litunderground

Consolidated Self-Publishing Tips, Stats & Wild Accusations

In Thoughts on Publishing on June 20, 2011 at 3:04 pm

2011 version
By Matthew C. Plourde

I’ve crafted some various blog posts throughout the last year to assist my fellow self-publishing writers (and to also document what I’ve learnt so I can recreate the process when needed). Well, it’s been some time since I’ve gone through these, and I certainly have more commentary and such to divulge to my peeps here. Also, it’s always helpful to consolidate information/links. So, let’s start a dialog!

iBooks

Little known fact: Eden was published to iBooks before anywhere else. When I’m a household name, remember that! It will no doubt be a Trivial Pursuit question in the 2010 edition. No doubt.

All fancy aside, I foolishly thought the arrival of the iPad spelled doom for the Kindle & Nook. What a silly man-animal I am. While sales were still better than I could have hoped for (~30 Eden sales on the iBookstore during its first month), I rarely sell a book on the iBookstore these days. I’m not convinced Apple has done even a serviceable job on their marketplace. The whole “people who bought this also bought this” section on Amazon is killer. Hey, other online bookstores – you should have that. Far as I can tell, iBooks takes money to “spotlight/feature” certain major releases and that’s what sells. Of course, that data is based on completely zero research… so, take that as you will.

I created the ePub for Eden “manually” using these tips: Working With iworkspages To Create an epub

While that post is full of invaluable info for ePubbers, I’m not sure all of that work is even necessary. Instead of using Lulu to publish to iBooks, I recommend using Smashwords to get on the iBookstore. They will take your “generic” M$ Word file (formatted for e-readers) and convert it to an iBookstore ePub for you. No muss, no fuss. Also, Lulu doesn’t remove your title from the iBookstore when you ask them to. Lazy wankers. All I use Lulu for these days is the hardcover versions of my books. My experience with them has been absolutely terrible. They offer no support and rarely respond to your inquiries. Once Amazon’s Createspace allows me to make a hardcover, I’ll likely say farewell to Lulu.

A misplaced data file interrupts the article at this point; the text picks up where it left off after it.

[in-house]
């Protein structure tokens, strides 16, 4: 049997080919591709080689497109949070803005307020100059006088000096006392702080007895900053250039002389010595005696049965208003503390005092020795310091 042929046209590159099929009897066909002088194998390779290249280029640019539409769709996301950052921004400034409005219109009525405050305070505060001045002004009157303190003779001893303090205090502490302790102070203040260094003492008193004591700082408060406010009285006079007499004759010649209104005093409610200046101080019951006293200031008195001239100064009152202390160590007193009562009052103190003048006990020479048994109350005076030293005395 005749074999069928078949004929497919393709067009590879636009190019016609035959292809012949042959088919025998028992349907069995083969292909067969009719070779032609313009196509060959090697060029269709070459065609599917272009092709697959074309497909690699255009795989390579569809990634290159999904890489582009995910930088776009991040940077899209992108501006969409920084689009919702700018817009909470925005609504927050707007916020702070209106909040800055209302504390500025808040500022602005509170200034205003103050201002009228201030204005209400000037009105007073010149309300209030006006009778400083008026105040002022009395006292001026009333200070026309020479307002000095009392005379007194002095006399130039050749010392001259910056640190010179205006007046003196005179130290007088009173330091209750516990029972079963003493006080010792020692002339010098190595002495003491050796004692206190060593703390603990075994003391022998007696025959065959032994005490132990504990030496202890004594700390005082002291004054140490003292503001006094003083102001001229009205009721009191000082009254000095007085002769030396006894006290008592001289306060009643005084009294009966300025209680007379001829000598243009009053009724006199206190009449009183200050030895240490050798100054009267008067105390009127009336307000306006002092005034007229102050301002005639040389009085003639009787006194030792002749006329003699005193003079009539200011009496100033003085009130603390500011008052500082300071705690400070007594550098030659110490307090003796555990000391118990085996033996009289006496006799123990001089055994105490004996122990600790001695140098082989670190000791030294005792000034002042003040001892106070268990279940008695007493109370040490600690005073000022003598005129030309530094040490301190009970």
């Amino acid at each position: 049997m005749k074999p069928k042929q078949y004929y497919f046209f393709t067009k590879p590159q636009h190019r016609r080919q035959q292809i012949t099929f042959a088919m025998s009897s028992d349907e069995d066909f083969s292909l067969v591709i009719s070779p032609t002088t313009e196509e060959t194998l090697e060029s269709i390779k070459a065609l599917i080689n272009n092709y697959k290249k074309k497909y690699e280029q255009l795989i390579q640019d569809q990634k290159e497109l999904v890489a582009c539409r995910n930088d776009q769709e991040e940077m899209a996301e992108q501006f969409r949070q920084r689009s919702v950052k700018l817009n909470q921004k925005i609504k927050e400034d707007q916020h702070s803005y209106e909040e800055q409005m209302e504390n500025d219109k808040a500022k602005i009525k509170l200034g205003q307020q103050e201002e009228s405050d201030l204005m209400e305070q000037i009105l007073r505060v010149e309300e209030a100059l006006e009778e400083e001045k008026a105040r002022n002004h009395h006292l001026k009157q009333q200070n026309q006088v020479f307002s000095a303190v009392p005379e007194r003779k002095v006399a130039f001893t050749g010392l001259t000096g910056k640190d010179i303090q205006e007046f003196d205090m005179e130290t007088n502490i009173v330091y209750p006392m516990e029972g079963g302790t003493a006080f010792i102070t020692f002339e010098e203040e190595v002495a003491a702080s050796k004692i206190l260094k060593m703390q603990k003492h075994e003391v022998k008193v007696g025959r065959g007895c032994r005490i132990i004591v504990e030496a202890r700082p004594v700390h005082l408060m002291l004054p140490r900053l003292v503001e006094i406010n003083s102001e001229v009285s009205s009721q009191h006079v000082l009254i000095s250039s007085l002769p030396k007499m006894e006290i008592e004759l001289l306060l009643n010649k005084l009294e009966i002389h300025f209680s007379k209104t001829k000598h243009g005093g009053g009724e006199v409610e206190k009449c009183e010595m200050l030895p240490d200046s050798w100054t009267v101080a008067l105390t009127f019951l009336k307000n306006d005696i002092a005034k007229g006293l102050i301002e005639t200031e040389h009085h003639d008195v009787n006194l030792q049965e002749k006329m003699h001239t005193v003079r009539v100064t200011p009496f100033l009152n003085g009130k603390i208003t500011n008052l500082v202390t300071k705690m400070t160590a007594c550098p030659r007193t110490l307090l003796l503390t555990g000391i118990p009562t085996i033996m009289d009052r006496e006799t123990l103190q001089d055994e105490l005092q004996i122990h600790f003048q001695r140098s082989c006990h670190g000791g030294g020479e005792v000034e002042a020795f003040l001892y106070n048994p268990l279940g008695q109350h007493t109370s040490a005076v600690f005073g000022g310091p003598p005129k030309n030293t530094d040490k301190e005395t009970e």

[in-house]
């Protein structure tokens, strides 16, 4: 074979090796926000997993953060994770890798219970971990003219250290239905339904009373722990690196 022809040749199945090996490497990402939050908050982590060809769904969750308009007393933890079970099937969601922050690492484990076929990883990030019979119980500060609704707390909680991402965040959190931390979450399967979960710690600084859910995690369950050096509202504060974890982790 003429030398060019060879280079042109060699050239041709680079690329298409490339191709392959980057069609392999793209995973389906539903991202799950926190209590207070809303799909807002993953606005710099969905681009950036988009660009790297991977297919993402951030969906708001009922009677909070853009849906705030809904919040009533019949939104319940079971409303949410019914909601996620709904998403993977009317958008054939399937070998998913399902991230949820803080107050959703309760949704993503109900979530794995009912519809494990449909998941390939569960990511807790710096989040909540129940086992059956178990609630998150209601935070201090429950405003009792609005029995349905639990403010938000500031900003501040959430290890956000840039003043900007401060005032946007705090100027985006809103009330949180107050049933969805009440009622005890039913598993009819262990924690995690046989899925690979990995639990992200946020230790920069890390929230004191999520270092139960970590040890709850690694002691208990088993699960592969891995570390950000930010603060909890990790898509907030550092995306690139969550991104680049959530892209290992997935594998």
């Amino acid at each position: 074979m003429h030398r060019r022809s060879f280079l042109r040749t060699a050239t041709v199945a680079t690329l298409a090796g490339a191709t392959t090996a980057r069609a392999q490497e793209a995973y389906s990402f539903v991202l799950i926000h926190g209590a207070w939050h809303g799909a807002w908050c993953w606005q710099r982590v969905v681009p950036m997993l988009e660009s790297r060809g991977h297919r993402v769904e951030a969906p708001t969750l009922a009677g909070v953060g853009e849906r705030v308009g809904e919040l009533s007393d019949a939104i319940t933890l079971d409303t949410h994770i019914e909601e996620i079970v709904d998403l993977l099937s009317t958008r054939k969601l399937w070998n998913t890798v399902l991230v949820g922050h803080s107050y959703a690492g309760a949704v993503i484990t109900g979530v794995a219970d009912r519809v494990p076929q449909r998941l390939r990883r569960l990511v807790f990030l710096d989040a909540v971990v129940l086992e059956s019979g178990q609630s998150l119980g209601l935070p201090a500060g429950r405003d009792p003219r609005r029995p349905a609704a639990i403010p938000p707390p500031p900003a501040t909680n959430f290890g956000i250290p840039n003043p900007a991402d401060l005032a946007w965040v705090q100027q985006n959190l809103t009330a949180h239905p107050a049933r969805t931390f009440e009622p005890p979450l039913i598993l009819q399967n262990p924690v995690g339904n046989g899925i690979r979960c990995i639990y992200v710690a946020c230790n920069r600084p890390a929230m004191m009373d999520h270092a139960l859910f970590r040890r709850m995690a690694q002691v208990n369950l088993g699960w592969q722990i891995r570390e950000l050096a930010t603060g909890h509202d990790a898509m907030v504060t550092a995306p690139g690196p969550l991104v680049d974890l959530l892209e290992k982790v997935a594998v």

Amazon, Smashwords and Barnes

Here’s the “big one”: Self-Publishing Tips & Tricks (print/ebook)

This is my master guide for self-publishing. I wrote it after Eden and used it for The Antaran Legacy. My advice in there will save the noob publisher many hours of frustration. Believe it!

Much of what I outline in there holds true. I can now say with confidence that Amazon is the ruler of all. (duh, I know) Publish there first, and publish there hard. Hard? Target reviewers who also review on Amazon. Fill out your author page. Get your sample going early. Maybe engage on the forums. Hit Amazon like you hit your wife (whoops – that last comment is only applicable in the South).

Here’s a little thing I recently learned about Amazon: Don’t lower and then try to raise your price. Amazon claims they only change yer price if they discover yer book being offered for less $ elsewhere. Well, I ASSumed this would take longer, but it was immediate. As soon as I re-raised the price on the Antaran Legacy (I’m messing with the price as part of several experiments), Amazon kept it at the lower price. I plan to message them once my new price filters everywhere and tell them what’s what. Good to know, though!

XinXii

I have some tips on XinXii here: Self-publishing On Xinxii

Someone mentioned I should check it out, so I did. The site claims to be “Europe’s leading online marketplace for all kinds of written works.” (their words, not mine) While I cannot refute that claim, my books have been on there for ~3 months and I have yet to net a single sale. Of course, I haven’t done any advertising in Europe, so who am I to complain? I can say that I average 3-10 monthly Eden sales on Amazon UK, so my previous assertion holds true: treat Amazon as your #1 market.

XinXii now also accepts the MOBI format (same as Kindle), but that’s really up to you if you want to provide it. Again, yer gonna do MOBI for Kindle and that’s really where your focus should be. If you get around to formatting another MOBI for XinXii, then more power to ya.

The Next Frontier?

I truly believe Amazon is the best vehicle to get your work noticed. You’re prolly sick of hearing it by now, but I’ll beat you over the head with it one more time: focus on Amazon, all the rest can come afterwards.

If anyone knows of any other self-publishing distro sites who offer something tangible, please post in the comments section! I will likely try it out, screenshot the hell out of it and then post my thoughts as I go through their process.

However, I am quite pleased with the holy trinity: Amazon, Smashwords and Barnes/Noble. If you publish to these 3 places, you have some amazing coverage which actually nets sales. Well, you will sell if you put in the effort to get the word out there.

Happy hunting! 🙂

Matthew C. Plourde is not only an official member of LitU, but a heck of a guy to boot. His blog can be found here.

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